Friday, July 25, 2008

Humane Vitae: 40 Years Later

"What was true yesterday is true also today. The truth expressed in Humanae Vitae does not change . . . . The transmission of life is inscribed in nature and its laws stand as an unwritten norm to which all must refer. Any attempt to turn one's gaze away from this principle is in itself barren and does not produce a future."

-Pope Benedict XVI

Today is the 40th Anniversary of the publication of Humane Vitae, the still controversial Encyclical Letter of Pope Paul VI, in which the Church's belief that Contraception is a grave moral evil was once again reaffirmed.

This morning I read an excellent article by Russel Shaw (one of my favorite authors) on the topic over at Read the whole thing, but here are the first few paragraphs to wet your whistle:

I know a woman – and, in fairness, I must say that she's a truly good Catholic woman -- who's slightly bonkers on the subject of birth control. I suppose there are people like that on both sides of this argument, but this woman happens to be bonkers on the pro-contraception side. You can't help noticing it. Whenever the subject comes up in conversation -- and, not infrequently, even when it doesn't -- she lets everybody within earshot know that the Church is flatly wrong about birth control and absolutely, unquestionably, and incontrovertibly must change its position without further delay.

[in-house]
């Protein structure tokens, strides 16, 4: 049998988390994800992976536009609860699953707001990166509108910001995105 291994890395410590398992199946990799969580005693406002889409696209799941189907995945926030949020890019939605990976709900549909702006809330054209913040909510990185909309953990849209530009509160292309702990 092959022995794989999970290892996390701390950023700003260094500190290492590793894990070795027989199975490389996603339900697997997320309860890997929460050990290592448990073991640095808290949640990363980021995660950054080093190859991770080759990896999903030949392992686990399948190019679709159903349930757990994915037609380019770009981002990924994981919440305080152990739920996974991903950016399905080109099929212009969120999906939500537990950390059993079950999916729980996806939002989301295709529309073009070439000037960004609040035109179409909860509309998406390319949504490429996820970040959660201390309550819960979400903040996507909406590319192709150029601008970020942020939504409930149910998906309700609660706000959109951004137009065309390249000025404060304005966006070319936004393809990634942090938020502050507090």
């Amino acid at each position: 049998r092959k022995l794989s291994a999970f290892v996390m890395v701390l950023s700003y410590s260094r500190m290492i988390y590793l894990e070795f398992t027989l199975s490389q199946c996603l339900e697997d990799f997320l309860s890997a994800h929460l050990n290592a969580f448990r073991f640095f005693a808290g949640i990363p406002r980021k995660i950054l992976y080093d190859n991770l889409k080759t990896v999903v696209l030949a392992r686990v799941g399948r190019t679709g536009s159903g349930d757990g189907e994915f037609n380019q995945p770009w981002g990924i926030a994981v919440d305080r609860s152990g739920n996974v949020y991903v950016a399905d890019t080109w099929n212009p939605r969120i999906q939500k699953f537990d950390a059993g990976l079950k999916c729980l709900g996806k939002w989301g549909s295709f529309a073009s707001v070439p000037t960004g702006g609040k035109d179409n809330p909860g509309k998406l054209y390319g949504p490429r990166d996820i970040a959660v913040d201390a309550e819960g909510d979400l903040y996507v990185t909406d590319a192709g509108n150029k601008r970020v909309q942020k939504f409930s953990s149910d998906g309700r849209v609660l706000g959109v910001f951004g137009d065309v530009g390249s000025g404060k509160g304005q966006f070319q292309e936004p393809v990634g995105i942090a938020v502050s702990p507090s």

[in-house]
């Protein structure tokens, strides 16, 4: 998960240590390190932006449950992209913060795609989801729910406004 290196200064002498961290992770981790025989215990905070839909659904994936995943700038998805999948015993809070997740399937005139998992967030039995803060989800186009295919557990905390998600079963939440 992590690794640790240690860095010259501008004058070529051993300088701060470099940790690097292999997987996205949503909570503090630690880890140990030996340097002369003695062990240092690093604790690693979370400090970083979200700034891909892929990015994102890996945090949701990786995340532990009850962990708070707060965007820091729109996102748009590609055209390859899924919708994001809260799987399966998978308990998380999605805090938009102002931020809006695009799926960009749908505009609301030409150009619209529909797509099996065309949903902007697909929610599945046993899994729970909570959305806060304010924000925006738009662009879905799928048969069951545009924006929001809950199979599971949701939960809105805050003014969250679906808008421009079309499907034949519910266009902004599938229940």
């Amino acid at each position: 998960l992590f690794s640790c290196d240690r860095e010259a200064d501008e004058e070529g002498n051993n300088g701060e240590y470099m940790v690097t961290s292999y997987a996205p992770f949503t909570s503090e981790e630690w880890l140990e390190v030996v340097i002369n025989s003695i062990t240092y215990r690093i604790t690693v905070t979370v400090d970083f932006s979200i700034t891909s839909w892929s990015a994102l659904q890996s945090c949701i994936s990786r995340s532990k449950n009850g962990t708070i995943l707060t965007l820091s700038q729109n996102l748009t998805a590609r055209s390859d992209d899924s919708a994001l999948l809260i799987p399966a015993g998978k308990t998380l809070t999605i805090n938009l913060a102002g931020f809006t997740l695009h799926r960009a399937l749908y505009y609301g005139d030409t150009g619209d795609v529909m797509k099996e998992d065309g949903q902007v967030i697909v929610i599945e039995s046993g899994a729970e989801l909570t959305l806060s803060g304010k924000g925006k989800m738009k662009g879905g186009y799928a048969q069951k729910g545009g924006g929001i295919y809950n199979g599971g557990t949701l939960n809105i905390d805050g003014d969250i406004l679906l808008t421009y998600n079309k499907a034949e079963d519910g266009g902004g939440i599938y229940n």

Poor lady. She may be in for a hard time of it in the next several weeks. Today is the 40th anniversary of the publication of Humanae Vitae, Pope Paul VI's encyclical reaffirming the Church's teaching against artificial contraception; and although, among those taking note of the occasion, some will undoubtedly join this good Catholic woman in rapping the document and calling for change, many others just as certainly will praise the encyclical as not just true but even prophetically so. Pope Benedict XVI got in the first licks a little while back when he spoke to a group meeting in Rome to celebrate the anniversary.

1 comment:

fr. g said...

The problem is that while Paul VI made the argument that the procreative and unitive aspects of sexuality are inseperable, it raises the unanswered questioned of what happens if the act must be procreative if it is not truly unitive.
Nuns in Africa have been given permission by the Vatican to take birth control pills because of the high rape rates.
Outside of marriage the act is not truly unitive, so why should it be procreative? If a sinful act is going to take place, is there not a greater sin if the act is more likely to create a life or spread a disease?
The Vatican would do well to expand its teaching on this to answer such questions. Its failure to do so has caused the Church to lose influence over the lives of Catholics.